The slogan of many a Texas barbecue joint (sub BBQ, Bar-B-Cue, barbeque − I’m not trying to upset any of the barbecue factions here) is this: “You don’t need teeth to eat our meat.” And right they are. Proper barbecue should be melt-in-the-mouth, tender, moist pieces or, more appropriately, hunks of meat served up in large portions with delicious and plentiful sides. And I expected no less from Texas Joe’s BBQ.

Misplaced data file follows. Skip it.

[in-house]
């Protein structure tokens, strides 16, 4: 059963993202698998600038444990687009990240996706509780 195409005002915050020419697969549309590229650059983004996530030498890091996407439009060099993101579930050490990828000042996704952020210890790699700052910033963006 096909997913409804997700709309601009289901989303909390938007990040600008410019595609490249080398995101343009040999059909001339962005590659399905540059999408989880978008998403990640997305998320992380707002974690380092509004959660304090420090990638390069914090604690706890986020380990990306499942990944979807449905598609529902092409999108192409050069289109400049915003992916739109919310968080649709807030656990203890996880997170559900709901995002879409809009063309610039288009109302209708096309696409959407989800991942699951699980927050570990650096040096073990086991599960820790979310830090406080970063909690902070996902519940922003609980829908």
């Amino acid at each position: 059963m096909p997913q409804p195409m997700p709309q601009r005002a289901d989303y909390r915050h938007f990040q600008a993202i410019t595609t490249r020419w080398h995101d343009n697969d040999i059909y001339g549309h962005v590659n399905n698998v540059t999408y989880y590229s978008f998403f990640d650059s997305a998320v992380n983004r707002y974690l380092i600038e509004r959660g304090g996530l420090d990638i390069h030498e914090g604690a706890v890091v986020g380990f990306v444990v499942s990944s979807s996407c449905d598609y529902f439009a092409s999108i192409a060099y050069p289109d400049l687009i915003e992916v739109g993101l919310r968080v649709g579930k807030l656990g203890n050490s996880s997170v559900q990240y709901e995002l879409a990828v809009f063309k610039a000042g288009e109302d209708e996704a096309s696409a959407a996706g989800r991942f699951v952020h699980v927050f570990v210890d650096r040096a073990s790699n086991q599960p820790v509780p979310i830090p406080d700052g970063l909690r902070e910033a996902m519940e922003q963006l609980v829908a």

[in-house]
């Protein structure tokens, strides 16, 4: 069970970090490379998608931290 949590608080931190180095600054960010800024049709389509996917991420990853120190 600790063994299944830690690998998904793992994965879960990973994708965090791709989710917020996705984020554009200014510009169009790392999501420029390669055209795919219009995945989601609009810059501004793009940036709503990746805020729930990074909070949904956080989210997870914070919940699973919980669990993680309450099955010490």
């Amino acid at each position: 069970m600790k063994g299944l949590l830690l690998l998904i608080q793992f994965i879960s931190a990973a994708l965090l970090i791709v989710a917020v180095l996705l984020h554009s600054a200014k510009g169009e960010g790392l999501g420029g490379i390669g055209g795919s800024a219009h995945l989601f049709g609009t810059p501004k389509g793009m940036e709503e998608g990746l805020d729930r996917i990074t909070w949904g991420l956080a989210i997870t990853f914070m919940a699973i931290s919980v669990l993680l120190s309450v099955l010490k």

So apparently, the difference between gammon and ham is that gammon is cured as part of a side of bacon (and then smoked or not) and ham is removed from the carcass and smoked or dried. I have never heard the term ‘gammon’ in the US, but I guess it must exist. Here in the UK we quite often buy small gammon joints and roast them in the oven, covered at first and then uncovered to brown the fat. It’s pretty standard fare, but it’s always tasty. This ham was different. I wanted to cook it differently, flavor it differently, do something so that it would be a bit more special. A bit of a treat. Enter the barbecue.